Can we nudge consumers to reduce water consumption?

In a hotter climate, with drier summers, we are likely to experience more frequent droughts. How can the water sector plan and adapt? WSP's Technical Lead in Water, Paul Swift explains...

The UK water industry regulator, Ofwat, published it first climate change policy document in 2008, setting out policies to deal with water demand and supply.  Since then, customer water demand has fallen from 155 litres to 143 litres, per person, per day.  However, it needs to reduce even further to meet future water supply challenges. The more recent National Framework for Water Resources set out a target of 110 litres, per person, per day, by 2050.

This ambitious target will require significant action from water companies on their commitments to reduce reducing leakage and ensure a secure water supply.  But, as CIWEM’s Household Water Efficiency Briefing Note sets out, individual customers must also make changes.  The challenge facing the industry is customer behaviour.

Our recent Value of Water research surveyed the views of the public around their attitudes and understanding of water. We found:

  • Nearly half of customers are worried about the future of the UK water supply - the public already recognise this challenge
  • Customers do not perceive drought to be a significant issue
  • Residents are more likely to take bigger measures to reduce water usage during time of scarcity
  • Residents with water meters are more motivated to reduce their water demand

What role could nudge theory play?

Nudge theory proposes positive reinforcement and indirect suggestions as ways to influence the behaviour and decision making of groups or individuals. Nudging contrasts with other ways to achieve compliance, such as education, legislation or enforcement. A ‘nudge’ is presenting a choice in a way that alters people's behaviour without forbidding any options or significantly changing their economic incentives.

It is now widely adopted by governments, international organisations and businesses to promote and encourage change - to supplement the more rigid ‘command and control’ style regulation. An example of this approach is the ban on smoking in public places in the UK.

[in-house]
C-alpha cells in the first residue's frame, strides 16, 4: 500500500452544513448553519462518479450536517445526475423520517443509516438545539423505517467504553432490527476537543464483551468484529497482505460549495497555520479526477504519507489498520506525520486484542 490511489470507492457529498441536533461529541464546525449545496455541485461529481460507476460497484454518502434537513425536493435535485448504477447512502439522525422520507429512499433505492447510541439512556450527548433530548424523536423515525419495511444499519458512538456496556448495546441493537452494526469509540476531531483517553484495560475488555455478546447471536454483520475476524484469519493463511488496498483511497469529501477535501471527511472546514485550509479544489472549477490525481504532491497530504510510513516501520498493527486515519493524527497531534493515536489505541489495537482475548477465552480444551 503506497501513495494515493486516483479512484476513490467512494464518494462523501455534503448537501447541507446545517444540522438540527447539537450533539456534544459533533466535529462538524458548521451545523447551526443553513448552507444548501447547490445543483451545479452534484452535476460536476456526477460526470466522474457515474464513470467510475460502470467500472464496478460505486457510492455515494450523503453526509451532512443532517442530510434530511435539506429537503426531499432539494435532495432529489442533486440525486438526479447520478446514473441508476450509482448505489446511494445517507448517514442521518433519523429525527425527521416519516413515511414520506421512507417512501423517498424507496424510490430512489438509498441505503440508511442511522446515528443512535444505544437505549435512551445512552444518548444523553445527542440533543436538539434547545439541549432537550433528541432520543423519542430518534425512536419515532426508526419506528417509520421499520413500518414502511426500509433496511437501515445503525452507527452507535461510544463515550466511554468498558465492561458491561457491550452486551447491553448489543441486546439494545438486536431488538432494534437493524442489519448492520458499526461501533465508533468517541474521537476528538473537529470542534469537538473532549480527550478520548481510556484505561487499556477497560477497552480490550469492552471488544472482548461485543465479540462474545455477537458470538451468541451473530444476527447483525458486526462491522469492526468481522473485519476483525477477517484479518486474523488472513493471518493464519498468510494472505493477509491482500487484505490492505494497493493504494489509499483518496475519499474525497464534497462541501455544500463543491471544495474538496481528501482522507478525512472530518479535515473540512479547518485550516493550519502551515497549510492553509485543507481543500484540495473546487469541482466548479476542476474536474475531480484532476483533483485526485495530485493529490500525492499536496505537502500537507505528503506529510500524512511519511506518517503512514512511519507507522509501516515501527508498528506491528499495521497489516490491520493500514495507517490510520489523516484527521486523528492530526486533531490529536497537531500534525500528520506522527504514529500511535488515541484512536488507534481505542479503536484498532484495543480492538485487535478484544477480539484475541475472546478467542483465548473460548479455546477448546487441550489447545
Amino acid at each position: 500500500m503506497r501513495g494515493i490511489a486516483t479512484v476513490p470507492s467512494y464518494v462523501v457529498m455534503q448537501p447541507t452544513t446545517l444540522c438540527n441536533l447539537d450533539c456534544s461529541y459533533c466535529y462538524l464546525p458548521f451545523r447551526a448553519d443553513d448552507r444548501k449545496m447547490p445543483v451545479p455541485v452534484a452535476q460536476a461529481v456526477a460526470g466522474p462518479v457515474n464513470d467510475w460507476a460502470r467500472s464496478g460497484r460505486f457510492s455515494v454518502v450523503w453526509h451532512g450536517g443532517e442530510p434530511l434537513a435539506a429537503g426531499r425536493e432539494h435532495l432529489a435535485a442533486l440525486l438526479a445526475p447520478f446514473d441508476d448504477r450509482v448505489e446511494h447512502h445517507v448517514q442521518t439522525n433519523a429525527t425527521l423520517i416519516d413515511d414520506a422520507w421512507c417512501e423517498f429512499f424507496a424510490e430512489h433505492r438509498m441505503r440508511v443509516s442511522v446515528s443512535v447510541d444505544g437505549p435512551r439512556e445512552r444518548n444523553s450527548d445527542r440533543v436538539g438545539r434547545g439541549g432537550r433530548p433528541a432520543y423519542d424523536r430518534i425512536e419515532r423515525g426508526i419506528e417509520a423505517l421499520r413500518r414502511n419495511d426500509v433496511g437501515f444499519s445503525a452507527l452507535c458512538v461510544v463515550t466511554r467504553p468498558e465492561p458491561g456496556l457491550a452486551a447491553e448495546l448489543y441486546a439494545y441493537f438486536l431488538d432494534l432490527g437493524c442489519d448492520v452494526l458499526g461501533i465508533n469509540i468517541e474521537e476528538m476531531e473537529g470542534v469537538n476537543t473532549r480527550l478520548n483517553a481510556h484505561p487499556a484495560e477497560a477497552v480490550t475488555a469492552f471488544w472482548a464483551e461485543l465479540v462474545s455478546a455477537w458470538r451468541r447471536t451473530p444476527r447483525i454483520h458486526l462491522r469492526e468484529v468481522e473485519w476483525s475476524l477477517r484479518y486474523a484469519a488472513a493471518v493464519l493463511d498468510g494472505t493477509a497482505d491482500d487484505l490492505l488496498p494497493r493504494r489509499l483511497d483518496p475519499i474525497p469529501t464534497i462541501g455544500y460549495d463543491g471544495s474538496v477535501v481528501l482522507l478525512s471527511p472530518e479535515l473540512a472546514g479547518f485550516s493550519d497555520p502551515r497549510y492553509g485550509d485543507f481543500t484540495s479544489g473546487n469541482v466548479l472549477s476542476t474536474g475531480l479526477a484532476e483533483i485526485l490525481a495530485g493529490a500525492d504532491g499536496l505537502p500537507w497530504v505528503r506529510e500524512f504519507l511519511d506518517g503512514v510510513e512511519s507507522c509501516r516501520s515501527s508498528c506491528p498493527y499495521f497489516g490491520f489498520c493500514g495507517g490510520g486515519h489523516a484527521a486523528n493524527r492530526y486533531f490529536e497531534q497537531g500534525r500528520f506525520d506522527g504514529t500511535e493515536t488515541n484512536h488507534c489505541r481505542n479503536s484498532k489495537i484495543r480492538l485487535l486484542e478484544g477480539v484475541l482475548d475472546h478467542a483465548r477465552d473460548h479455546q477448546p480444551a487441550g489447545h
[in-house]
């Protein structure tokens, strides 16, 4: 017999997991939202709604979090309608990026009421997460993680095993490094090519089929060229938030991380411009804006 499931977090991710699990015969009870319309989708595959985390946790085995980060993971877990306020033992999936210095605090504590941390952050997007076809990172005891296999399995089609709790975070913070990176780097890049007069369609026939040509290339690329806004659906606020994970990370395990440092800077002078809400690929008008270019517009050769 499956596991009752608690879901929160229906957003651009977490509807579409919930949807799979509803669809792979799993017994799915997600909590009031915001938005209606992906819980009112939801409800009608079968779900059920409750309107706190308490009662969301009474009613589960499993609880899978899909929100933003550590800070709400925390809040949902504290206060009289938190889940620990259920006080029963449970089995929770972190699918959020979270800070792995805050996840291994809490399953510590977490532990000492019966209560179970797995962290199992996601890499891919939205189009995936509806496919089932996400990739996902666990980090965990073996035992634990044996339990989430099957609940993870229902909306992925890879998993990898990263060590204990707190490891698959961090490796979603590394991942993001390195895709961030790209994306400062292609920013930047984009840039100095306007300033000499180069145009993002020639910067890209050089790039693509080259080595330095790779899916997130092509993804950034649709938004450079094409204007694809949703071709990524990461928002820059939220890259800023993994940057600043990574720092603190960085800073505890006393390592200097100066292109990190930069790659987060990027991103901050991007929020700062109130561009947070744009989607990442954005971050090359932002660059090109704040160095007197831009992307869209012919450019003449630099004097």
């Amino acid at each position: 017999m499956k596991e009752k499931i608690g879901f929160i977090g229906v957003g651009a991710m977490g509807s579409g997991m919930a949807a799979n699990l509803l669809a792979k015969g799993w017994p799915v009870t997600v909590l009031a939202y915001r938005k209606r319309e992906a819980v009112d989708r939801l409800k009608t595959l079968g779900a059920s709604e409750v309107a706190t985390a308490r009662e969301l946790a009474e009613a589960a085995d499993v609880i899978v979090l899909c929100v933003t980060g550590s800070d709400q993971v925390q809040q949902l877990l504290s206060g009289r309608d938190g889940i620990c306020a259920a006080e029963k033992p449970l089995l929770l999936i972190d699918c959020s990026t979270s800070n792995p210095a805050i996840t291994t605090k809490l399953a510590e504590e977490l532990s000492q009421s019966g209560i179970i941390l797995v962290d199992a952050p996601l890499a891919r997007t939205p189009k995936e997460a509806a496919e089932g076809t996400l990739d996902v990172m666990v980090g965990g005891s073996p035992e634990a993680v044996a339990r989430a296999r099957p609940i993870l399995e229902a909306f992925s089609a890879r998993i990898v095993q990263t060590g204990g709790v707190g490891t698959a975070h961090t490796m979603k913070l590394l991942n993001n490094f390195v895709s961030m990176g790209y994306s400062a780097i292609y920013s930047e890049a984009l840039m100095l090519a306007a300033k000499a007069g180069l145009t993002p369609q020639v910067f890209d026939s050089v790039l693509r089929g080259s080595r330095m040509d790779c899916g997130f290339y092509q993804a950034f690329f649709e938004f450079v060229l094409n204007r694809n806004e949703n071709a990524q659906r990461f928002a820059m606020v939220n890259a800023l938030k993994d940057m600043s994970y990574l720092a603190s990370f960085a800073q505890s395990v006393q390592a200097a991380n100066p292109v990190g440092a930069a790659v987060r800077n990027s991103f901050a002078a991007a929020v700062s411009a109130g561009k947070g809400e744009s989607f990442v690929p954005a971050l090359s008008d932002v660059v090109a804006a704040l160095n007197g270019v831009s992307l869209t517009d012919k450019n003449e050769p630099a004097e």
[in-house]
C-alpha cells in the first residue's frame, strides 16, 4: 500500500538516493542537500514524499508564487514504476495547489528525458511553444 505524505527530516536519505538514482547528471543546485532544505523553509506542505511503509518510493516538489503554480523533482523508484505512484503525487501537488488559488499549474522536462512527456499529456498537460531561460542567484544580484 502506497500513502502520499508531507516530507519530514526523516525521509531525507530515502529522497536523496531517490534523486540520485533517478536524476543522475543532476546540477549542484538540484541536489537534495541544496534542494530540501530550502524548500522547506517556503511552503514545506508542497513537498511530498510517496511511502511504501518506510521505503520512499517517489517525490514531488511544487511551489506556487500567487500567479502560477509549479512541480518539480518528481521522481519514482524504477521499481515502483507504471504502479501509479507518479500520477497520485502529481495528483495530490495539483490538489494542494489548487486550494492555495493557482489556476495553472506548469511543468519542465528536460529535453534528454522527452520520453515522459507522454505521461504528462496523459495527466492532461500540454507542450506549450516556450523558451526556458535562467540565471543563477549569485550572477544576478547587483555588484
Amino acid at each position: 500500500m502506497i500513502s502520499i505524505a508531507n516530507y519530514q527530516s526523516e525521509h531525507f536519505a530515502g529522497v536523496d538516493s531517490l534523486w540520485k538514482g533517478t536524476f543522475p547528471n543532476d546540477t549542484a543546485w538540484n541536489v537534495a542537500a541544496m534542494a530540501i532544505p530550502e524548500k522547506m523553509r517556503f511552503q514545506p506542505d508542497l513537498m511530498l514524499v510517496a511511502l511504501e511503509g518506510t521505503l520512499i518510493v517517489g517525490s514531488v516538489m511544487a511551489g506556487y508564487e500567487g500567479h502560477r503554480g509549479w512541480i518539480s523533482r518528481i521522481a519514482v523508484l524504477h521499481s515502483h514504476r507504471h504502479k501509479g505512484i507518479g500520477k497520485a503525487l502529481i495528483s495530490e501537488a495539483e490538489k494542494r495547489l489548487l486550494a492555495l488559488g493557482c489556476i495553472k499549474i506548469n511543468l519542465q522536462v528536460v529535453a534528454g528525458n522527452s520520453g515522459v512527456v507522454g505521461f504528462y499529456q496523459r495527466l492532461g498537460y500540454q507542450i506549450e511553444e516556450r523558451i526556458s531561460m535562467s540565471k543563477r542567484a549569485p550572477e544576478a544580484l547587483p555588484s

We don’t have to look far to find examples of nudge theory in practice in the UK. The Government has its very own Behavioural Insights Team; often referred to as the ‘Nudge Unit’.

An example of careful design of choices is the 10p charge for plastic bags in shops. A small nudge which has led to a dramatic reduction in single use plastic bags. 

Another nudge technique is feedback; the provision of information which then makes the public consider their own behaviours; a good example is addition of health warnings on cigarette packaging.

Applying nudge to the water sector

Could water companies use nudge feedback techniques  an information campaign to inform customers about the real risk of future droughts?  This approach could nudge customers to reduce their water demand, in a similar way health messaging on cigarette packaging helped changed behaviour.

What about using an opt out policy for water meters rather than an opt in one? If smart meters seem to result in a different attitude to water consumption, this could be another way to help drive change. This technique was been used successfully when the 2010 pension reforms meant employers auto-enrolled employees in plans; whilst allowing employees to opt out if they wished to.  The opt out rate became less than 10%.

As part of our research, we learned that Northumbrian Water has recently adopted nudge techniques to reduce the sewer flooding from blockages caused by wet wipes. They gave customers free bins for their bathrooms to nudge them to change their habits. They also provided positive feedback on the impacts of their behaviour.

Tamzin card - Northumbrian water - VoW

The other benefit? Nudge theory techniques are usually very cost efficient, but they can yield significant benefits. 

Do we need to be firmer with our messages?

Understandably, water suppliers are reluctant to alarm customers but, if we don’t make change, there are risks of restrictions to water supply. The south east of England is an example of a region where customer behaviour has already started to shift in response to water supply challenges.

“Security of supply” needs to be understood as meaning security of supply for essential uses, not for all uses at all times. CIWEM recommends more work from water suppliers, regulators and the Government to help to make people aware of the risk of drought.

If we are to achieve our ambitious per capita consumption targets, is it about time water companies took nudge theory further?